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Succession planning strategy: MSP execs consider the channel's future

Have a succession planning strategy in place? If not, you're hardly alone. Get tips on why and what you should consider when planning for the future of your business.

Dominic Grillo didn't start his career thinking he would one day take over his father's network infrastructure and security services firm, Atrion Communication. He was an engineer working "completely outside of the IT industry," he said, but recognizing that "IT was so hot in the late '90s with the dot-com explosion," he decided to join the family business.

Today, Grillo's father, Pat, remains the sole owner of Atrion, but Dominic, 43, runs the day-to-day operations as president of the company.

"In recent years, we've built out a solid management team, so I won't be completely on my own if and when Pat eventually steps away," Grillo said. "The management team is largely of a similar age to me, so we are effectively the next generation as we lead the business."

Atrion has put its succession planning strategy in place, but other channel firms may not be so prepared. According to CompTIA research, an estimated 40% of the channel industry expects to retire over the next decade, and the industry group is urging firms to "shepherd younger people to fill the void."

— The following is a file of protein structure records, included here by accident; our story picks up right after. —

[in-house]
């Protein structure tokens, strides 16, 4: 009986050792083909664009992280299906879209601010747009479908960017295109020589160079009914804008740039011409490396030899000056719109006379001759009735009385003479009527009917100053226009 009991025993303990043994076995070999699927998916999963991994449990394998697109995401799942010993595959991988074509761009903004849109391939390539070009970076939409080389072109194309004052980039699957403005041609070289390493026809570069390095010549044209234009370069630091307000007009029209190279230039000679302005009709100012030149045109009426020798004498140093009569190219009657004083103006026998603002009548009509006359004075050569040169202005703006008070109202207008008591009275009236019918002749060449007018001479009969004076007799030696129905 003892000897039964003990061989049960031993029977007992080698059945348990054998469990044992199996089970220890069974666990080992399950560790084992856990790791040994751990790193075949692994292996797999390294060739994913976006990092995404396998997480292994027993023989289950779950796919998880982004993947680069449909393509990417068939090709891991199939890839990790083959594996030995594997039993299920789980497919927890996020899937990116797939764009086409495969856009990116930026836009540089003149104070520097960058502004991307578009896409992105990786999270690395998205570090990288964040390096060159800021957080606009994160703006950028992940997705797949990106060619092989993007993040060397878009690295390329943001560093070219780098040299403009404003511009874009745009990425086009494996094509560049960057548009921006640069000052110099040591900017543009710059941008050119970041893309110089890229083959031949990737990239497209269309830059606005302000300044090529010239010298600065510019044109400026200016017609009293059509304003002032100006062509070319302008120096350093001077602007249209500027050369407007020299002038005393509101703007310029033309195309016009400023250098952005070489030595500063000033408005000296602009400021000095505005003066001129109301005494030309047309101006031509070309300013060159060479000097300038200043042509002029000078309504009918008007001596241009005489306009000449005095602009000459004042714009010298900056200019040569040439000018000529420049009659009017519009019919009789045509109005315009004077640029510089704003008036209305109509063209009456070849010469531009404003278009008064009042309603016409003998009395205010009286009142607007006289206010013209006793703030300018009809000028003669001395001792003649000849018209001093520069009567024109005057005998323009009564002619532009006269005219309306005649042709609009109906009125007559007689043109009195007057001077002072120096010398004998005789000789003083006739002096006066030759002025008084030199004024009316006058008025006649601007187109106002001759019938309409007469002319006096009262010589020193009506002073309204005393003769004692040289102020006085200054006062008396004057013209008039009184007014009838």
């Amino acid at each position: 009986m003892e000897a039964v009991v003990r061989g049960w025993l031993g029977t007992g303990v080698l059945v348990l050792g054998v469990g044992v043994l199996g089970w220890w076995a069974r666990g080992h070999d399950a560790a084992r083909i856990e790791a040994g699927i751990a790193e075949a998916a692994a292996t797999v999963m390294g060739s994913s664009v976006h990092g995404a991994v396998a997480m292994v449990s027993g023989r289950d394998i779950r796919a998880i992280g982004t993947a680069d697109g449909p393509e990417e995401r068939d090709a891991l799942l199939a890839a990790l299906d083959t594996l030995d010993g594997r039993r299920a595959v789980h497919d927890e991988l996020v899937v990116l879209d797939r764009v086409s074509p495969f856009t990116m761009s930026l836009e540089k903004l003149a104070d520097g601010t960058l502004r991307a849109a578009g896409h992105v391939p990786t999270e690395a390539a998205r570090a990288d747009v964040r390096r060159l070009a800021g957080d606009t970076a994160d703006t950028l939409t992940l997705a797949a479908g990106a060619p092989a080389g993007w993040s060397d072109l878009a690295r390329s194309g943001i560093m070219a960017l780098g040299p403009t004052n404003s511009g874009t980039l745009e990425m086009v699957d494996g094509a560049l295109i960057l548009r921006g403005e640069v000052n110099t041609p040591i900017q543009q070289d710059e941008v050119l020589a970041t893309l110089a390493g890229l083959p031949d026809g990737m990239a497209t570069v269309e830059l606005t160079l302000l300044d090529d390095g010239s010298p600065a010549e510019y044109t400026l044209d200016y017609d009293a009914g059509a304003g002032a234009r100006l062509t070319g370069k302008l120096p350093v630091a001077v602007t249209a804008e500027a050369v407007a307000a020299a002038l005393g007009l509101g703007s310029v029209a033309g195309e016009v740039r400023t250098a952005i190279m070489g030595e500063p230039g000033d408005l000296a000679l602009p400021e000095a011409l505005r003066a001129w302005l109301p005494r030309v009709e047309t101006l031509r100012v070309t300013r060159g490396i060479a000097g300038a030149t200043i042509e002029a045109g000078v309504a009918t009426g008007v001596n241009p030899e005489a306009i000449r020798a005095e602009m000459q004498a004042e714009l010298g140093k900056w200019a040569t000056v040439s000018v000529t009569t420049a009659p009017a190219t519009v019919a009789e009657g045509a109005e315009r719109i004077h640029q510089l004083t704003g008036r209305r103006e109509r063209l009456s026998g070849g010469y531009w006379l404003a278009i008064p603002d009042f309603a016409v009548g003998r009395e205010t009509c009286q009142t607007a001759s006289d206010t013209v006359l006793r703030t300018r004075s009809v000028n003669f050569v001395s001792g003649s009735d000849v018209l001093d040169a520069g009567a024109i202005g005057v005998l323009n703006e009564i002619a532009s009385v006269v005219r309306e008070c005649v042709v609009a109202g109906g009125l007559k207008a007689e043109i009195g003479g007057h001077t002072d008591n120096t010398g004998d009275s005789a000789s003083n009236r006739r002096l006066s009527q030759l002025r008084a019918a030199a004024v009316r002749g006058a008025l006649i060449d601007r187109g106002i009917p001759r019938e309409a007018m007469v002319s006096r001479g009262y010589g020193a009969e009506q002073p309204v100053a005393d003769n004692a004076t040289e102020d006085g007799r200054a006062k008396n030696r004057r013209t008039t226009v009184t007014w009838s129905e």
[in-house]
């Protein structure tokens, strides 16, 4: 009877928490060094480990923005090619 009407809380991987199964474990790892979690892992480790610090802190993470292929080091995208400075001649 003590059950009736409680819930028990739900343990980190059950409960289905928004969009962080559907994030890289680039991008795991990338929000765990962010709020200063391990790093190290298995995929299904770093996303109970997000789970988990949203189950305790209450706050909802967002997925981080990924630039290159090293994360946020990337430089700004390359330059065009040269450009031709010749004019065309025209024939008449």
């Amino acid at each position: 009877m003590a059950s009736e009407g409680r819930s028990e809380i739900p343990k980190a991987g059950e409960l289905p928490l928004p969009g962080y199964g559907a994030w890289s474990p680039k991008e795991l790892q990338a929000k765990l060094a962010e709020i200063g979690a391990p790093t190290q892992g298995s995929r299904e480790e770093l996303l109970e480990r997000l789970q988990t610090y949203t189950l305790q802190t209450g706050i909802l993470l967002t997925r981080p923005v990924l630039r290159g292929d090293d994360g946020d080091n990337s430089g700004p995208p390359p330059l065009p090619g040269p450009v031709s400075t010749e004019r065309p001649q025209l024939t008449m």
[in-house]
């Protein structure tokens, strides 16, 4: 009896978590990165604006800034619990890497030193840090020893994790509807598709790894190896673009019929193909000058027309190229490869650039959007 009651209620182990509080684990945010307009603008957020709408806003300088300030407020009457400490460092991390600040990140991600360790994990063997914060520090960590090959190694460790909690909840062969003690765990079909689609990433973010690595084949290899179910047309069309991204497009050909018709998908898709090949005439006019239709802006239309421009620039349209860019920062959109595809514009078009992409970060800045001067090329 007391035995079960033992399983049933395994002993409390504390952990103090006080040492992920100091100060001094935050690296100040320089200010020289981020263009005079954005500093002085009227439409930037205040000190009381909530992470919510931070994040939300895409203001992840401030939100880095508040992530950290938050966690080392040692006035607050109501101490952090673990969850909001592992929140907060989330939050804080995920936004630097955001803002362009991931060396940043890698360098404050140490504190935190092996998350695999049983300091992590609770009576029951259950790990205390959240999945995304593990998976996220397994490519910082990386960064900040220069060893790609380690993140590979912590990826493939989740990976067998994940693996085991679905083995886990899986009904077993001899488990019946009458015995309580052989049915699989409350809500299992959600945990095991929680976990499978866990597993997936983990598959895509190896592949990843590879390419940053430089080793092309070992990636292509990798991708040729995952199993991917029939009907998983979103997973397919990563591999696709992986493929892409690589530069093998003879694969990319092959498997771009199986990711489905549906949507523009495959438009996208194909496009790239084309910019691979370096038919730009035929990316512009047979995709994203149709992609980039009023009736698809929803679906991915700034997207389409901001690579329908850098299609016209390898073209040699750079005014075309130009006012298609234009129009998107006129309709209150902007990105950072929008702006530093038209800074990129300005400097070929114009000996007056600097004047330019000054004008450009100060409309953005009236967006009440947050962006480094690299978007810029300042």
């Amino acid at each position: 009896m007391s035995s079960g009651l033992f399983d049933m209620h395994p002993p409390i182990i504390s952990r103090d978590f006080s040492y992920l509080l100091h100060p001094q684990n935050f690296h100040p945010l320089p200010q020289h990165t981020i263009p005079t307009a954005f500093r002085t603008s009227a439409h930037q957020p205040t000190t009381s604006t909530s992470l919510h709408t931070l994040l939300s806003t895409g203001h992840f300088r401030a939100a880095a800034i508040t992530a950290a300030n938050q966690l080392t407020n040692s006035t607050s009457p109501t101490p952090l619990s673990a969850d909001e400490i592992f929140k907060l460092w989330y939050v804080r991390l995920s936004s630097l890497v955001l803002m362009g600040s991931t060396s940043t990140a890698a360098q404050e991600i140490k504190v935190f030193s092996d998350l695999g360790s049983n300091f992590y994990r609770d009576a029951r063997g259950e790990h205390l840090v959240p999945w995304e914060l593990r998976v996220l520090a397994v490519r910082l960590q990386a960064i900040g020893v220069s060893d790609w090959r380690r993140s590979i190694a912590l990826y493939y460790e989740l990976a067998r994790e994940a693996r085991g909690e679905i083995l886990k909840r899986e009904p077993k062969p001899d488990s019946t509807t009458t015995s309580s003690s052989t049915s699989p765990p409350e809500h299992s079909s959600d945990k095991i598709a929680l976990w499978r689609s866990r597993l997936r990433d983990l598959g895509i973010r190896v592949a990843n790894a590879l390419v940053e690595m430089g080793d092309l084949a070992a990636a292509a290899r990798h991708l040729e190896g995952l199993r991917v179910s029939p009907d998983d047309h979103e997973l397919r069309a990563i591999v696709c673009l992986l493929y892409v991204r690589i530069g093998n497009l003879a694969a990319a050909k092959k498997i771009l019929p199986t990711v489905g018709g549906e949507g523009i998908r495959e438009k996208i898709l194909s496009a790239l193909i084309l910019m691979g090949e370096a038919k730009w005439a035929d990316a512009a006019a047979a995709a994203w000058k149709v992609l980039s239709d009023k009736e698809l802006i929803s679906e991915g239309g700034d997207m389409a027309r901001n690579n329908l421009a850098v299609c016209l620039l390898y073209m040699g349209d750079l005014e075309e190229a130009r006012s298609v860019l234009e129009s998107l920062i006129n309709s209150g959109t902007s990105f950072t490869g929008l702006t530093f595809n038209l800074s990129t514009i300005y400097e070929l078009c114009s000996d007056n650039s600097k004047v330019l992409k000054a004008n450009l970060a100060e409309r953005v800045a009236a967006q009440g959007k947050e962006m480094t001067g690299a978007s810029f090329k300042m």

Succession planning strategy and the dream of being acquired

Finding successors is a challenge for the aging channel segment. Many channel partner business executives aren't even looking for successors, observed Diane Krakora, principal of PartnerPath, which specializes in partner relationship management. "If they are, they're look for someone to buy their business, and what we're seeing is they're asking for too much money. These are guys who built the business for 30 years and maybe they're a $20 million business in term of revenues, but they're asking and expecting too much. And understandably. This is their 30-year-old child."

Dominic Grillo, president of AtrionDominic Grillo

Some firms are being acquired by larger firms, Krakora noted. She has seen companies that "don't realize the multiples they should be asking for" because most are small businesses "and they're being offered fractions of their revenue and that just doesn't feel good to them."

"If they're a $20 million old-fashioned reseller, they can expect 10% return on that from an acquisition," Krakora said. "It really depends on their [business] models, and a lot of the guys in the 40% [CompTIA figure] have a traditional reseller business because they're not willing to move to an MSP [managed services provider] or cloud model. If they at least had MSP services, we're seeing they can get 120% of their revenue as a valuation."